Alice Diop’s Saint Omer is a courtroom drama bursting with formal innovation, compelling narrative, and empathetic characters. Kayije Kagame plays Rama, a professor and writer who travels from Paris to Saint-Omer, located near the Northern coast of France, to attend the trial of a woman named Laurence (Guslagie Malanga), who is accused of murdering her young child. The camera navigates the courtroom in ways that challenge the space, showing characters’ reactions to the trial and creating a heightened subjectivity. Newly pregnant, Rama begins to see herself in Laurence. She then comes to grapple with her own privilege and fears and the structural racism and sexism that pervades society and its microcosm, the very courtroom in which they sit. (Will DiGravio)

4. Playground (French)

My personal pick for the best movie of 2022. Belgian filmmaker Laura Wandel’s debut feature, Playground, captures the everyday cruelties of childhood and just how hard it is to exist as a kid in the world, especially on the playground. Low camera angles capture the world from the point of view of seven-year-old Nora (Maya Vanderbeque), who struggles to protect her older brother Abel (Günter Duret) from getting bullied and then later becoming one himself. Films featuring such strong performances from children don’t come around often. If you haven’t seen the film yet, make sure you add it to the top of your watchlist. (Will DiGravio)

3. Freaks Out (Italian)

Gabriele Mainetti’s beautiful and thrilling period adventure played festivals back in 2021 but still hasn’t landed a U.S. release. That’s incredibly disappointing as the film deserves to be seen by as wide an audience as possible. It pits four “circus freaks” with special powers against Nazis during World War II, and the result is a funny, bloody, exciting, anachronistic, and affecting tale that entertains with action and heart. Think of a blackly comic X-Men adventure directed by Álex de la Iglesia, and you’ll be on the right track here. Deadly serious one moment, absurdly entertaining the next, this is a terrific film in need of more eyeballs. (Rob Hunter)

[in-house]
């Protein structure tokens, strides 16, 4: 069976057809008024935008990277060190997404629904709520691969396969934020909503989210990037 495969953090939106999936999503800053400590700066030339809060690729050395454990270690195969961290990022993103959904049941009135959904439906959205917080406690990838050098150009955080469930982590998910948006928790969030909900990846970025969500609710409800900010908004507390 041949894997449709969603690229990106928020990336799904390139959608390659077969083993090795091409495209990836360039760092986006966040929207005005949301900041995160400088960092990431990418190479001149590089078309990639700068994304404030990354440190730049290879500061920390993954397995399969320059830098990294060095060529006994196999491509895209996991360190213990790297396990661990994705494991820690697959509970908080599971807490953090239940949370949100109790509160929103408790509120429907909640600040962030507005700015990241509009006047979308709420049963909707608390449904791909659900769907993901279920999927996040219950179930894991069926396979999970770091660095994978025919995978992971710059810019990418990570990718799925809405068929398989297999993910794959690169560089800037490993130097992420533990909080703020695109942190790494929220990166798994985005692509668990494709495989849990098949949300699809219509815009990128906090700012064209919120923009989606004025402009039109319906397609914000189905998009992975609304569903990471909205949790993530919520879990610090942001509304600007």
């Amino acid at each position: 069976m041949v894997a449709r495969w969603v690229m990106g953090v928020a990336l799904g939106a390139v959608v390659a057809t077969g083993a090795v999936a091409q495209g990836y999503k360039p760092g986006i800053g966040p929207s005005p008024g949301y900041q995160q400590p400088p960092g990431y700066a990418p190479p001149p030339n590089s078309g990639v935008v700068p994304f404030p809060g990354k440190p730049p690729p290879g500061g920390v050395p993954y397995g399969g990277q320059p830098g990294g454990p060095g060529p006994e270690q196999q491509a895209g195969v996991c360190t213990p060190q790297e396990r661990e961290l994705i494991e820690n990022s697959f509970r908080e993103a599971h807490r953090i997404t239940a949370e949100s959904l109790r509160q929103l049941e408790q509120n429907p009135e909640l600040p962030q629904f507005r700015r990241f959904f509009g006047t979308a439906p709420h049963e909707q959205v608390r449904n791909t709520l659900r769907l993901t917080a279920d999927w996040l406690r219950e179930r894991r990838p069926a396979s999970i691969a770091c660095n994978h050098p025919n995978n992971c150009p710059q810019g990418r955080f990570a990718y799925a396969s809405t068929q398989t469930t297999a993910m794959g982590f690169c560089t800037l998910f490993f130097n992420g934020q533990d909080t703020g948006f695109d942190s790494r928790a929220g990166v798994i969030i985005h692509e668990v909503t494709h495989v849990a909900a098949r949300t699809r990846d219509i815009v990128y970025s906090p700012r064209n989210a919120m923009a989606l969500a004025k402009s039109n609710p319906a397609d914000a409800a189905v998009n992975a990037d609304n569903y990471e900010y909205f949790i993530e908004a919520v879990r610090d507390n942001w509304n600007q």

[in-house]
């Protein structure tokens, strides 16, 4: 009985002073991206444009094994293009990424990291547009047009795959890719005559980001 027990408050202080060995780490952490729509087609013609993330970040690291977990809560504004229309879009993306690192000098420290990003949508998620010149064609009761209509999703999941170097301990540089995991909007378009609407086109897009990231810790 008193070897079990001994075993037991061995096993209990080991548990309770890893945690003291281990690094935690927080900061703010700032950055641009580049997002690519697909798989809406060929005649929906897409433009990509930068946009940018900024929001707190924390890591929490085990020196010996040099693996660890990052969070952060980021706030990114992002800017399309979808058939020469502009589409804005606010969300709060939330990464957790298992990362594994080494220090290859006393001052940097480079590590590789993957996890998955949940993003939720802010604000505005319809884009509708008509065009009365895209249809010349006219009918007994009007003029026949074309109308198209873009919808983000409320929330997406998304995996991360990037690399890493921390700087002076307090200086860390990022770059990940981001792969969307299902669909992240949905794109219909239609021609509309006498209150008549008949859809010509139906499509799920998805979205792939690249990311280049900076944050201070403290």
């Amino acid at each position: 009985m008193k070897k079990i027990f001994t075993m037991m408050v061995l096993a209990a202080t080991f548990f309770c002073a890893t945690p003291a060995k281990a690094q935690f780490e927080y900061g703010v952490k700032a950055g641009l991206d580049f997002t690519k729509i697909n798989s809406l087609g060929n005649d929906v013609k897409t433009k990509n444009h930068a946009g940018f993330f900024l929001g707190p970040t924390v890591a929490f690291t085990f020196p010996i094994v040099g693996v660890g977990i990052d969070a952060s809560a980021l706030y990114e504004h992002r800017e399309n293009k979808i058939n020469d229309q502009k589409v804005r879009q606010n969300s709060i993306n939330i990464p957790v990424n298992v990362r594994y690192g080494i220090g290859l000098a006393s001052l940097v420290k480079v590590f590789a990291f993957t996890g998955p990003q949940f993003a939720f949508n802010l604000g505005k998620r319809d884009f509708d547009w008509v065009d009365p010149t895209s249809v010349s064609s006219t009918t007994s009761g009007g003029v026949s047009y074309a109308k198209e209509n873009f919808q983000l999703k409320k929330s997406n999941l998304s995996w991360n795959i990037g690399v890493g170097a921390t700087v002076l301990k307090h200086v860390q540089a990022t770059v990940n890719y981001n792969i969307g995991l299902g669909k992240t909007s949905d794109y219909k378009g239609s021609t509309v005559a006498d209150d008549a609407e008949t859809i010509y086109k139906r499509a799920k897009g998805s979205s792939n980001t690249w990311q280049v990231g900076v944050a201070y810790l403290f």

2. Decision to Leave (Korean)

Bong Joon-ho has stolen much of the international conversation around South Korean cinema in recent years thanks to his film Parasite winning at the Academy Awards, but he’s not the only heavy hitter in town. Far from it. Park Chan-wook has been wowing audiences for over two decades now, and his latest, Decision to Leave, is as dazzling a masterpiece as you could hope for. A playful, beautiful, tragic neo-noir about a widow and the cop investigating her husband’s death. It’s funny and gorgeous, and there’s a calm sensuality about it that takes you by the hand and seduces you one frame at a time. There’s a scene where Tang Wei — fantastically good here — goes through Park Hae-il’s pockets, sampling and exploring his various holdings, and it’s the most erotic exchange the cinema has seen in years. (Rob Hunter)

1. RRR (Telugu)

It’s the movie that has captivated the minds of audiences around the world. No single paragraph could sum up S. S. Rajamouli’s anti-colonialist epic. For me, the highlight of RRR is the performances, namely the two leads: N. T. Rama Rao Jr. and Ram Charan. The friends-turned-enemies-turned-friends light up the screen in moments of song, dance, combat, and love. Though fans have fallen in love with the film on Netflix, it is best served up on the big screen. If you have the chance to see it up there, take it.  (Will DiGravio)

Follow along with more of our 2022 Rewind!

Will DiGravio and Rob Hunter: Will DiGravio is a Brooklyn-based critic, researcher, and video essayist, who has been a contributor at Film School Rejects since 2018. Follow and/or unfollow him on Twitter @willdigravio.